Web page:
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Please vote here if you knew there'd be a picture of Einstein
Two convenient sources for this article
There are two inexpensive, popular but thoroughly referenced books about genius that would be very good reliable sources for improvements to this article. You should be able to find them at a library near you. They are
- Simonton, Dean Keith (2009). Genius 101. New York: Springer. ISBN 978-0-8261-0627-8. Lay summary (28 July 2010).
- Robinson, Andrew (2011). Genius: A Very Short Introduction. Oxford: Oxford University Press. ISBN 978-0-19-959440-5. Lay summary (22 May 2013).
Both books are readable and interesting, and cite their sources so that you can check details. The authors of both books are authors of previous, thicker and more scholarly books on genius that have received many favorable reviews. I'll add the Robinson Very Short Introduction book to the Further reading section of this article first, and then move both books into the bibliography of the article as they used to reference article text. -- WeijiBaikeBianji (talk, how I edit) 13:42, 15 July 2013 (UTC)
- Now that there has been time for editors to check the sources and read through those that are readily available, this will be a productive time of year for updating the article from top to bottom for coherency, due weight on various subtopics, and referencing according to Wikipedia content policy. I look forward to seeing the next edits to article text along those lines and expect to edit some article sections from my own keyboard in the next few months. Let's all discuss here how to make the article better. -- WeijiBaikeBianji (talk, how I edit) 16:07, 20 April 2014 (UTC)
Why is there a redirect from "Genious?" This has the unfortunate effect of Google providing the information on this page as a "web definition" of "genious." Suggest the "genious" page be removed. (Google "define:genious") Danchall (talk) — Preceding undated comment added 18:35, 1 March 2014 (UTC)
Listed examples should be cited specifically to a source
This article accumulates names of persons who are claimed to be geniuses, but usually without citing any source. I have the Cox source (an old source) cited in the article in my office. I also have the newer (and better) books Genius 101 by Dean Keith Simonton and Genius: A Very Short Introduction by Andrew Robinson in my office. We should be checking sources together before adding names of examples to this article, to make sure we are talking about examples who are generally regarded in reliable sources to be geniuses. I'll try to clean up this article with this long-standing issue in mind, and I invite everyone to join in on checking reliable sources. -- WeijiBaikeBianji (talk, how I edit) 20:15, 14 March 2015 (UTC)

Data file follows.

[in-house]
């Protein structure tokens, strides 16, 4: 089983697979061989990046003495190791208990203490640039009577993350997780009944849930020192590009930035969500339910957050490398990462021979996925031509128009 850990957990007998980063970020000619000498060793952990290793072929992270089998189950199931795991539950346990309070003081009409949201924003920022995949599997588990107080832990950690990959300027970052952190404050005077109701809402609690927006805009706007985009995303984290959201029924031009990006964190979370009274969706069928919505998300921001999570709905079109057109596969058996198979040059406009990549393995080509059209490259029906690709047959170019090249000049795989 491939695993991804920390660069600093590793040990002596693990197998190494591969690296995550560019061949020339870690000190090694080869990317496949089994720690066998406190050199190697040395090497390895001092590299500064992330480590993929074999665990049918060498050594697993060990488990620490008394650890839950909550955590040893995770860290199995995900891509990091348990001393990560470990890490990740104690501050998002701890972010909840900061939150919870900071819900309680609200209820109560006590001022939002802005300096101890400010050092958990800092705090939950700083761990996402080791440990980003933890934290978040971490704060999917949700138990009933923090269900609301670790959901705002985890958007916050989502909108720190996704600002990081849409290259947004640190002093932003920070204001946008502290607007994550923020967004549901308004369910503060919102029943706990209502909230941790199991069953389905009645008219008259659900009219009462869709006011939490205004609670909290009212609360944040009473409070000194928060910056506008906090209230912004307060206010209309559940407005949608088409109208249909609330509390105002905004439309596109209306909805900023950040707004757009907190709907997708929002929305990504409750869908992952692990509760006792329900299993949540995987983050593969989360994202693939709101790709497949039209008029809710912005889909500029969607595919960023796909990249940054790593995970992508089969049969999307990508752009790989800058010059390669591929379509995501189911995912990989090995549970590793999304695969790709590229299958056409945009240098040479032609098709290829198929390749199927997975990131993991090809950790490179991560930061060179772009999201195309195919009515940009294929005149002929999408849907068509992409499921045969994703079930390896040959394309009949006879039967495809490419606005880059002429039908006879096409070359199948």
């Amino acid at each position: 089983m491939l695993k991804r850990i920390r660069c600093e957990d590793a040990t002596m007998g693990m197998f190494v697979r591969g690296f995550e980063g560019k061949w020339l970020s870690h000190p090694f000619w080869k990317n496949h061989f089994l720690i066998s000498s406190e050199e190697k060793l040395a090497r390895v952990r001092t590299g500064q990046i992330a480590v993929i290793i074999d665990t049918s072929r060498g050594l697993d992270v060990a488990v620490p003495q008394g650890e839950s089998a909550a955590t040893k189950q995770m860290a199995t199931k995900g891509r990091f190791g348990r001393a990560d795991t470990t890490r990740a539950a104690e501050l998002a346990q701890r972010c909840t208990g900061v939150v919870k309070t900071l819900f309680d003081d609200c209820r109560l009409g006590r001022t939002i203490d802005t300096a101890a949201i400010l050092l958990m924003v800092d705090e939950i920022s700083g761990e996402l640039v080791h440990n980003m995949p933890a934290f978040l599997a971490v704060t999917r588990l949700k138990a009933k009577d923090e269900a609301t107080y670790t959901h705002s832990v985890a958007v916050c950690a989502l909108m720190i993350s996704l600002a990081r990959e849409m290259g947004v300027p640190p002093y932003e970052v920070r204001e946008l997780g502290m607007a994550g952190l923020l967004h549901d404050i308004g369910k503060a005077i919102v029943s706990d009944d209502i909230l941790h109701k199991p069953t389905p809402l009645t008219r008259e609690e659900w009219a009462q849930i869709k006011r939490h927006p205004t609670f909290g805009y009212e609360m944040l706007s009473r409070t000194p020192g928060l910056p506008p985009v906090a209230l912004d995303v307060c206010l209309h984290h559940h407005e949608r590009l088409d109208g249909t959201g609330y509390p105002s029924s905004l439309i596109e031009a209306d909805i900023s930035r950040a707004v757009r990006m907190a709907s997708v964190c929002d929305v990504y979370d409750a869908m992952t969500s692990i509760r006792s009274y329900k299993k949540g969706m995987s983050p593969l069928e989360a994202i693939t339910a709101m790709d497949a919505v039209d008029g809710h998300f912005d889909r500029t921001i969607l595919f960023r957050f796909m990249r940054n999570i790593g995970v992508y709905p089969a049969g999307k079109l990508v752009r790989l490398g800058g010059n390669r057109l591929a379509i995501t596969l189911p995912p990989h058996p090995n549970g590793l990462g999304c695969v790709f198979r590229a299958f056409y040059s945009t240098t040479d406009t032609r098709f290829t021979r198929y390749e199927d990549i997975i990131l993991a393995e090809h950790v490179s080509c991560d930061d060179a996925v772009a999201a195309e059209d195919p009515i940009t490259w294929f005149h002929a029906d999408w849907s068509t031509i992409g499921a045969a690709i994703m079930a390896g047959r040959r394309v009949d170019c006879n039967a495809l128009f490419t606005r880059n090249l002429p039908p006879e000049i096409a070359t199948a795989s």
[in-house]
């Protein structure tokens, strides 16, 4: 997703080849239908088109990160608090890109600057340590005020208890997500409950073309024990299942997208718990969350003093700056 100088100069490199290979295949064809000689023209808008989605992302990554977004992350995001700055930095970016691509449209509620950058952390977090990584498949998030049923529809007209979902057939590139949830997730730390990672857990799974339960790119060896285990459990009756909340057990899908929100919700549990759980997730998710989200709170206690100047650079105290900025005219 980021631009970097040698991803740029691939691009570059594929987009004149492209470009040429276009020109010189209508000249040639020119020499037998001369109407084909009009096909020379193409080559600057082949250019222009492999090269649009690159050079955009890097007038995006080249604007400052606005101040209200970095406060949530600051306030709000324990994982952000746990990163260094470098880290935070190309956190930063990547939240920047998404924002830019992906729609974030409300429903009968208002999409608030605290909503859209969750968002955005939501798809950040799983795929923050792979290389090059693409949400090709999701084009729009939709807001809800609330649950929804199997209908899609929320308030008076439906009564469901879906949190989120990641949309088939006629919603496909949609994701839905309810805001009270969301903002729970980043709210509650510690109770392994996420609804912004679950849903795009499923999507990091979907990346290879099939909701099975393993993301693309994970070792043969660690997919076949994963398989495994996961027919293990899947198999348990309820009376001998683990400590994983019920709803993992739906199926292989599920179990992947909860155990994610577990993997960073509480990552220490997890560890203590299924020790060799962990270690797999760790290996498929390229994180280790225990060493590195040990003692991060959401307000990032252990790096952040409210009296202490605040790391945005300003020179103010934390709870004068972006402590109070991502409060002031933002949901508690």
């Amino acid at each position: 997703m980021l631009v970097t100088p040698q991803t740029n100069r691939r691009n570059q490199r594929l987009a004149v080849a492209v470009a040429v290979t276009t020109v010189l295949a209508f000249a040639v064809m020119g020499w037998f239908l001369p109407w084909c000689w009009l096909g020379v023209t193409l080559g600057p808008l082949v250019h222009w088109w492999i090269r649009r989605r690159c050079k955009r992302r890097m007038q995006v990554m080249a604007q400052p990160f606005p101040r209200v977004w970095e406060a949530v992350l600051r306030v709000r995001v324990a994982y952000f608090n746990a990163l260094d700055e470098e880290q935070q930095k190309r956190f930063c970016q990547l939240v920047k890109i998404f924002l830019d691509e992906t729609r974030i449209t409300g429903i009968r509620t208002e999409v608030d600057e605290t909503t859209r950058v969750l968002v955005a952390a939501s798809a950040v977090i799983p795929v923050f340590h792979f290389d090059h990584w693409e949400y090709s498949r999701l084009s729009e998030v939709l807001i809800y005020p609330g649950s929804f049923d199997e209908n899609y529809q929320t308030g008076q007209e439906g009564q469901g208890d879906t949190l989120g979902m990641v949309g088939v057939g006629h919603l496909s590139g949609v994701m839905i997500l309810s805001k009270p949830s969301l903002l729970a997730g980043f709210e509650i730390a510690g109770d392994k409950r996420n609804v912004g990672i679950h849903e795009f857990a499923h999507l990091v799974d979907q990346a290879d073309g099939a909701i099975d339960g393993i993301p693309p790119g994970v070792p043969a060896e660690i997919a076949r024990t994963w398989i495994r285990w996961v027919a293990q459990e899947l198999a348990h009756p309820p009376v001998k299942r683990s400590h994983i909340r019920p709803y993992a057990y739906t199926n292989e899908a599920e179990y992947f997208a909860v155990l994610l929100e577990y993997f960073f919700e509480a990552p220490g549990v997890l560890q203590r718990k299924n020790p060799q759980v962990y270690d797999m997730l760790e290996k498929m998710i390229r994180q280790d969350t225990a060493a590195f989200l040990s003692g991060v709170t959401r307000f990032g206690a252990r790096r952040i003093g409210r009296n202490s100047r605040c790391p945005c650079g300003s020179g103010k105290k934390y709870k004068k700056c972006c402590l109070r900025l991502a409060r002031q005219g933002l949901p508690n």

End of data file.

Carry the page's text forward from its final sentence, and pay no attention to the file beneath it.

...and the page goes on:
False statement: Gauss did not discover the normal distribution
The section titled Galton contains this sentence:
"Gauss discovered the normal distribution (bell-shaped curve): given a large number of measurements of the same variable under the same conditions, they vary at random from a most frequent value, the "average," to two least frequent values at maximum differences greater and less than the most frequent value."
No, Gauss (1777-1855) did not discover the normal distribution. It was known at least by the time of Abraham de Moivre (1667-1754), who discovered that it is an approximation to the binomial distribution that becomes exact in the limit, as the number of trials approaches ∞. (See de Moivre–Laplace theorem.)
It is possible that Gauss discovered the (more general form of) the Central Limit theorem. Perhaps that is why his name is attached to the normal distribution (also known as the Gaussian distribution). But he most definitely did not discover it.Daqu (talk) 22:47, 16 April 2015 (UTC)